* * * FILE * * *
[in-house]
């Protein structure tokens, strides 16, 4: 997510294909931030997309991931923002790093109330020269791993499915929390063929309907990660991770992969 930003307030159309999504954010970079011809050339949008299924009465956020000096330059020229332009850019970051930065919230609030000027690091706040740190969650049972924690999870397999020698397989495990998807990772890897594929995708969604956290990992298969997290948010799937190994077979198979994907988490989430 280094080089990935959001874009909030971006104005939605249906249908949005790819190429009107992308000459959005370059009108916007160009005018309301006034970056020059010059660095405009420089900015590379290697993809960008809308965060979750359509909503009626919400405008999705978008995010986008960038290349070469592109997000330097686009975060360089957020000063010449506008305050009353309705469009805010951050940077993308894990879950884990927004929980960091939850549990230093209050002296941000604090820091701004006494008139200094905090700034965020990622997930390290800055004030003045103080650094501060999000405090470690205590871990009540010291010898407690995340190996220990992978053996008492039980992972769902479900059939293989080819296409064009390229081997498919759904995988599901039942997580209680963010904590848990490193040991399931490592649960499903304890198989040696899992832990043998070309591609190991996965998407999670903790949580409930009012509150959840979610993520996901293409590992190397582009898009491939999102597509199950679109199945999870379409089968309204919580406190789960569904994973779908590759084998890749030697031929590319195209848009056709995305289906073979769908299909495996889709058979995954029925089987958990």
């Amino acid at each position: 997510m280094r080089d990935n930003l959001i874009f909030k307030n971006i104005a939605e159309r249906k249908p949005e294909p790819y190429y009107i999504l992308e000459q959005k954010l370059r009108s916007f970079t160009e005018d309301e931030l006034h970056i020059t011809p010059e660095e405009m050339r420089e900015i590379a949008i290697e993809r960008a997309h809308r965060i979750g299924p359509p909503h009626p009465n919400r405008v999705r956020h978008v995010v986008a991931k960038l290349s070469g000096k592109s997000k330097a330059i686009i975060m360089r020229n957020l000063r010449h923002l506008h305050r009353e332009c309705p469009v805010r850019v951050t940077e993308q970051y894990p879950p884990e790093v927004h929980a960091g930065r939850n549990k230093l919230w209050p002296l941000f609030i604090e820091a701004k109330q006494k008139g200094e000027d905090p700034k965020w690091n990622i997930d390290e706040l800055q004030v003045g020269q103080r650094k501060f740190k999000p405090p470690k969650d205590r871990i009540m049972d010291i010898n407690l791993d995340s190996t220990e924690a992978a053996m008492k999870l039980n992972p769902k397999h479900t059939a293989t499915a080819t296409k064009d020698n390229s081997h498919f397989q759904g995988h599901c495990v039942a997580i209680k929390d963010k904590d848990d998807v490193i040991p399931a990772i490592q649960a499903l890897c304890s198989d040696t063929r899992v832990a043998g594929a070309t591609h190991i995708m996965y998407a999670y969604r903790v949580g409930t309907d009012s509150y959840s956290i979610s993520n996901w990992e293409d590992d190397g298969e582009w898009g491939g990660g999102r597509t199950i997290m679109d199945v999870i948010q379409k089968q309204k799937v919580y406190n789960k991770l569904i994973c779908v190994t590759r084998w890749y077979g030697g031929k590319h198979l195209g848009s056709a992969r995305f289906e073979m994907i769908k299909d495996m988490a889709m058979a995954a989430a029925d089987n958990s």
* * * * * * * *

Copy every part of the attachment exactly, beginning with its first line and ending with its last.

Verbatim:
[in-house]
């Protein structure tokens, strides 16, 4: 997510294909931030997309991931923002790093109330020269791993499915929390063929309907990660991770992969 930003307030159309999504954010970079011809050339949008299924009465956020000096330059020229332009850019970051930065919230609030000027690091706040740190969650049972924690999870397999020698397989495990998807990772890897594929995708969604956290990992298969997290948010799937190994077979198979994907988490989430 280094080089990935959001874009909030971006104005939605249906249908949005790819190429009107992308000459959005370059009108916007160009005018309301006034970056020059010059660095405009420089900015590379290697993809960008809308965060979750359509909503009626919400405008999705978008995010986008960038290349070469592109997000330097686009975060360089957020000063010449506008305050009353309705469009805010951050940077993308894990879950884990927004929980960091939850549990230093209050002296941000604090820091701004006494008139200094905090700034965020990622997930390290800055004030003045103080650094501060999000405090470690205590871990009540010291010898407690995340190996220990992978053996008492039980992972769902479900059939293989080819296409064009390229081997498919759904995988599901039942997580209680963010904590848990490193040991399931490592649960499903304890198989040696899992832990043998070309591609190991996965998407999670903790949580409930009012509150959840979610993520996901293409590992190397582009898009491939999102597509199950679109199945999870379409089968309204919580406190789960569904994973779908590759084998890749030697031929590319195209848009056709995305289906073979769908299909495996889709058979995954029925089987958990």
């Amino acid at each position: 997510m280094r080089d990935n930003l959001i874009f909030k307030n971006i104005a939605e159309r249906k249908p949005e294909p790819y190429y009107i999504l992308e000459q959005k954010l370059r009108s916007f970079t160009e005018d309301e931030l006034h970056i020059t011809p010059e660095e405009m050339r420089e900015i590379a949008i290697e993809r960008a997309h809308r965060i979750g299924p359509p909503h009626p009465n919400r405008v999705r956020h978008v995010v986008a991931k960038l290349s070469g000096k592109s997000k330097a330059i686009i975060m360089r020229n957020l000063r010449h923002l506008h305050r009353e332009c309705p469009v805010r850019v951050t940077e993308q970051y894990p879950p884990e790093v927004h929980a960091g930065r939850n549990k230093l919230w209050p002296l941000f609030i604090e820091a701004k109330q006494k008139g200094e000027d905090p700034k965020w690091n990622i997930d390290e706040l800055q004030v003045g020269q103080r650094k501060f740190k999000p405090p470690k969650d205590r871990i009540m049972d010291i010898n407690l791993d995340s190996t220990e924690a992978a053996m008492k999870l039980n992972p769902k397999h479900t059939a293989t499915a080819t296409k064009d020698n390229s081997h498919f397989q759904g995988h599901c495990v039942a997580i209680k929390d963010k904590d848990d998807v490193i040991p399931a990772i490592q649960a499903l890897c304890s198989d040696t063929r899992v832990a043998g594929a070309t591609h190991i995708m996965y998407a999670y969604r903790v949580g409930t309907d009012s509150y959840s956290i979610s993520n996901w990992e293409d590992d190397g298969e582009w898009g491939g990660g999102r597509t199950i997290m679109d199945v999870i948010q379409k089968q309204k799937v919580y406190n789960k991770l569904i994973c779908v190994t590759r084998w890749y077979g030697g031929k590319h198979l195209g848009s056709a992969r995305f289906e073979m994907i769908k299909d495996m988490a889709m058979a995954a989430a029925d089987n958990s």